from the Iowa District Court for Delaware County, Michael J.
employer appeals a district court decision finding Iowa Code
section 730.5 (2016) does not provide the exclusive civil
remedy for its violation and the district court's award
of attorney fees.
D. Wolle of Simmons Perrine Moyer Bergman PLC, Cedar Rapids,
Beck and David R. Albrecht of Fiedler Law Firm P.L.C.,
Johnston, for appellee.
case, we must primarily decide whether a civil enforcement
mechanism granted by the legislature in a statute regulating
drug testing in the workplace forecloses judicial recognition
of an overlapping common law tort for wrongful discharge in
violation of public policy. Specifically, we must decide
whether a person may bring a wrongful-discharge claim based
on a violation of Iowa Code section 730.5 (2016) when the
same person already has a statutory remedy under section
730.5 for the same conduct. We conclude a common law
wrongful-discharge claim is not available. Accordingly, we
reverse the order of the district court denying the
defendants' motion for judgment notwithstanding the
verdict on the common law claim, affirm the court's
rulings on the section 730.5 claim, and remand for further
proceedings consistent with this opinion.
Background Facts and Proceedings.
Ferguson was employed by Exide Technologies, Inc. as a
"wet formation operator." Her job required her to
lift up to 2300 car and tractor batteries, ranging from sixty
to 180 pounds, in a single shift, from one location to
another. Ferguson began her work with Exide in 2012. After
changes to her work duties in 2013 increased the amount of
lifting she had to do, she began to experience intermittent
pain in both her elbows. By September 2016, the pain had
become severe and constant. In October 2016, Ferguson
concluded the pain was too severe to continue working and
reported her pain to her supervisor.
was assigned lighter duty and sent to the plant nurse. She
was eventually sent to a doctor who diagnosed her with
"tennis elbow" in both elbows. At the doctor's
office, she was informed she was required to submit to a drug
and alcohol test pursuant to Exide's drug and alcohol
testing policy. Ferguson refused to take the test and left
the office. Under Exide's policy, the refusal to take a
drug test was considered the same as failing a drug test.
her appointment, Ferguson, who worked the late shift,
received a phone call telling her not to come into work that
night. The following day, Exide terminated Ferguson from her
employment for her refusal to take the drug and alcohol test.
filed an action in district court against Exide, claiming her
termination was wrongful. She brought her claim under a
statute providing civil remedies against employers for
violating the workplace drug-testing provisions and also
asserted a claim for wrongful discharge in violation of
public policy. Although it initially denied liability, Exide
acknowledged it violated the drug and alcohol testing
statute. Since Ferguson's refusal to take the illegal
test was the reason for her firing, Exide admitted
Ferguson's firing was unlawful. Both parties moved for
summary judgment. Exide argued Ferguson's common law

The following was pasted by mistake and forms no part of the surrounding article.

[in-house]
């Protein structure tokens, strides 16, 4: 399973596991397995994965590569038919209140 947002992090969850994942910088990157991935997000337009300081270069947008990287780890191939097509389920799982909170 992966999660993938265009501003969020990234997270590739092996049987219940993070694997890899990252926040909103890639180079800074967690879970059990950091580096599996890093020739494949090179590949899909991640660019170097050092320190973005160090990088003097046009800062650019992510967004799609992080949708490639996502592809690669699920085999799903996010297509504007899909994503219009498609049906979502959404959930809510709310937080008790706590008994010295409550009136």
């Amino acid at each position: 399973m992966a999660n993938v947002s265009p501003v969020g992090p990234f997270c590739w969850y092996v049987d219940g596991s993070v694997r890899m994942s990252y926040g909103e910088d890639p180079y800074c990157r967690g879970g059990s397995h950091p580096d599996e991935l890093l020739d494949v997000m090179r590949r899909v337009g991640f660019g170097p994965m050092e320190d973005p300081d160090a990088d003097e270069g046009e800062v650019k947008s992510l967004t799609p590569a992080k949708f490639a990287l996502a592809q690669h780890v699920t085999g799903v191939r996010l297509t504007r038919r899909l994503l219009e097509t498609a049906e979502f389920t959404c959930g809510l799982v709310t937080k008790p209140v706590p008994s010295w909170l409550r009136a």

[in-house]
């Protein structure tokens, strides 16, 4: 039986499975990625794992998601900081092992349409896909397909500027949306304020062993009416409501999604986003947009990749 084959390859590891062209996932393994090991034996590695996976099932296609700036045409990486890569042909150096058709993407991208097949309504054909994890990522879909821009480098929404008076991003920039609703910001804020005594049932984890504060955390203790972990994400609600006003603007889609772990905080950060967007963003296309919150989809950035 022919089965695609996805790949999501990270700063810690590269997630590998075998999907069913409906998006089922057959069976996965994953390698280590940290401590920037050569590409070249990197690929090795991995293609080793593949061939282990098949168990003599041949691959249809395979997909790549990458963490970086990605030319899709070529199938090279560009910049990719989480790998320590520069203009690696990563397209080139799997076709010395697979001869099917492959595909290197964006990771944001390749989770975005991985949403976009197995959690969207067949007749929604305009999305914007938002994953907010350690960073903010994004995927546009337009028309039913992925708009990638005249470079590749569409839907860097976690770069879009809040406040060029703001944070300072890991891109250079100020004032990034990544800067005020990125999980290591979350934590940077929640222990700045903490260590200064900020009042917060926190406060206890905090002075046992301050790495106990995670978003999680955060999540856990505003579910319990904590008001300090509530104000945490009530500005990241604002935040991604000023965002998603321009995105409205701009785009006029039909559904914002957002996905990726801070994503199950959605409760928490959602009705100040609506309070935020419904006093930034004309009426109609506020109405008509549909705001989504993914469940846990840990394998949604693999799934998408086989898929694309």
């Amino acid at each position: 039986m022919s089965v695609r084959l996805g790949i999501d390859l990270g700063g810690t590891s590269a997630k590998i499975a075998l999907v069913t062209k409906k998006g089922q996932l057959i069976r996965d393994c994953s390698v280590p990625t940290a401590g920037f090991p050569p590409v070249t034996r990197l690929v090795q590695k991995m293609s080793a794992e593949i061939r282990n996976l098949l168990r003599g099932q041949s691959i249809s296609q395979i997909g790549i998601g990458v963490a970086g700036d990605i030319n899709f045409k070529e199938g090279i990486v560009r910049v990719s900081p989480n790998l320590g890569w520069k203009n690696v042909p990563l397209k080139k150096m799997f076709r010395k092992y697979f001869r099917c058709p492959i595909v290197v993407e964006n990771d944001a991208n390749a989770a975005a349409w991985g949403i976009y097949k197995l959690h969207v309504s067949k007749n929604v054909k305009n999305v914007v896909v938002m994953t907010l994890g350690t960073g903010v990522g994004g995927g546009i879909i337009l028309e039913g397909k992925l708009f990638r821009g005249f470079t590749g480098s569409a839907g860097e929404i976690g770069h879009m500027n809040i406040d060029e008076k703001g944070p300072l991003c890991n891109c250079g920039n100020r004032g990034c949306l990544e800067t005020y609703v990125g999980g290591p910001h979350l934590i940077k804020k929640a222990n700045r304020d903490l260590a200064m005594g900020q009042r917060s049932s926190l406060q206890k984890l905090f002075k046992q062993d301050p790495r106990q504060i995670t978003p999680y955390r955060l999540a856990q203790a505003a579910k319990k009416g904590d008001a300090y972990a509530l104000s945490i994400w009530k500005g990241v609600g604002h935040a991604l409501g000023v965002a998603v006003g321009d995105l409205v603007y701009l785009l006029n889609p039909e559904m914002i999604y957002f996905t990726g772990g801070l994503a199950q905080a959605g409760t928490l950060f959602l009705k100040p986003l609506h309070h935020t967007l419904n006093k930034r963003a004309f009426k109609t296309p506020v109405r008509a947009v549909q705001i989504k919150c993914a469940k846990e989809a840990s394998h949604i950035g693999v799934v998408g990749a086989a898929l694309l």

claim was preempted by the civil cause of action provided
under the statute. Ferguson argued both claims could be
brought. The district court granted Ferguson's motion and
denied Exide's motion.
Exide admitted to the statutory violation, the case proceeded
to trial on the matter of damages alone. Ferguson requested a
jury trial, which is available for a common law wrongful
discharge in violation of public policy claim, but not the
statutory violation. The jury awarded Ferguson $45, 606.40 in
lost wages and benefits and $12, 000 in emotional distress
damages. Exide renewed its position that the common law claim
was barred as a matter of law by filing unsuccessful motions
for directed verdict and for judgment notwithstanding the
also requested attorney fees and costs allowed under the
statute. She requested fees of $75, 991.99. The district
court only awarded fees for the portion of the work in the
case devoted to the statutory claim. See Iowa Code
§ 730.5(15)(a)(1) (authorizing an award of
attorney fees); Smith v. Iowa State Univ. of Sci. &
Tech., 885 N.W.2d 620, 624 (Iowa 2016) (addressing
apportionment of fees when fees were available under some but
not all of the plaintiff's claims). Exide objected to the
amount of fees Ferguson requested and contended the fees
should actually be much lower. The court awarded Ferguson
$39, 500 in costs and fees, broken down into $35, 000 in
attorney fees and $4500 in court expenses.
filed an appeal from the denial of its summary judgment and
JNOV motions by the district court, as well as from the
amount of the attorney fees awarded. We retained the case on
Standard of Review.
review rulings on JNOV motions for correction of errors at
law. Doe v. Cent. Iowa Health Sys., 766 N.W.2d 787,
790 (Iowa 2009). We review awards of attorney fees for abuse
of discretion. Lee v. State, 874 N.W.2d 631, 637
Wrongful Discharge in Violation of Public Policy.
case centers on Iowa Code section 730.5, the statutory scheme
providing for drug and alcohol testing of current and
potential employees in Iowa. Section 730.5 is the source of
the policy for Ferguson's tortious wrongful-discharge